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Title: Descriptive Nominal Modifiers in Setswana
Authors: Theledi, Kgomotso Mothokhumo Ambitious
Keywords: Niger-Congo Languages
Bantoid Languages
Tswana - Grammar
Issue Date: 2002
Publisher: University of Stellebosch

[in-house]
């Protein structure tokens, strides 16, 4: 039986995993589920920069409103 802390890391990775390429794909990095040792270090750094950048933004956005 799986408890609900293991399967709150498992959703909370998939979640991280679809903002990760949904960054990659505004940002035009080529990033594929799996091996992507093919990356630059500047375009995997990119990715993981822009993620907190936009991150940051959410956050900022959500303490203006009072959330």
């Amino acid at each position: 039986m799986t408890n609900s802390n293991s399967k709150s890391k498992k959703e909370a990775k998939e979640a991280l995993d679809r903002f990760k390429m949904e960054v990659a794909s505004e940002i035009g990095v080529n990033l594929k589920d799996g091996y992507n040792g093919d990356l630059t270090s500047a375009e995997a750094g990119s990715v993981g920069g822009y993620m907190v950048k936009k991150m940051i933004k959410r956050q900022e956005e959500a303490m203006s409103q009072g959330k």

Abstract: The study focused on three descriptive nominal modifiers which specify the attributes of nouns, i.e. the morphological adjective, the relative clause and the descriptive possessive. The morphological adjective appears in an adjectival phrase, which has to consist of a determiner and an adjective. The adjective must have agreement with the head noun in an NP. The adjective root may appear with nominal suffixes such as -ana and -gadi, it can be reduplicated, it may be transposed to other categories and it may even be compounded. The AP may also occur in predicative position as well as in comparative clauses. The relative clause may have the same semantic properties as the adjective. The relative clause in Setswana consists of a determiner in the position of the complementizer followed by an lP. Such an lP may have a copulative or non-copulative verb. Attention in this study has focused on the nominal relative, which appears as a complement of a copulative verb. These nominal relative stems have been divided into two sections, i.e. a section in which the nominal relative stems may not appear in a descriptive possessive construction and a second section where these stems may also appear as a complement of the possessive [a]. The semantic features of these nominal relative stems have been isolated and it is clear that they show a wide variety of semantic features. This type of relative clause represents the most prolific category, which specifies the attributes of nouns. The third category, which displays the semantic feature of an attribute of a noun, is the descriptive possessive construction. The syntactic and semantic structure of this type of phrase has been investigated. A wide variety of complements of the possessive [a] have been isolated in Setswana and some semantic features have received specific attention, i.e. group nouns and partitives.
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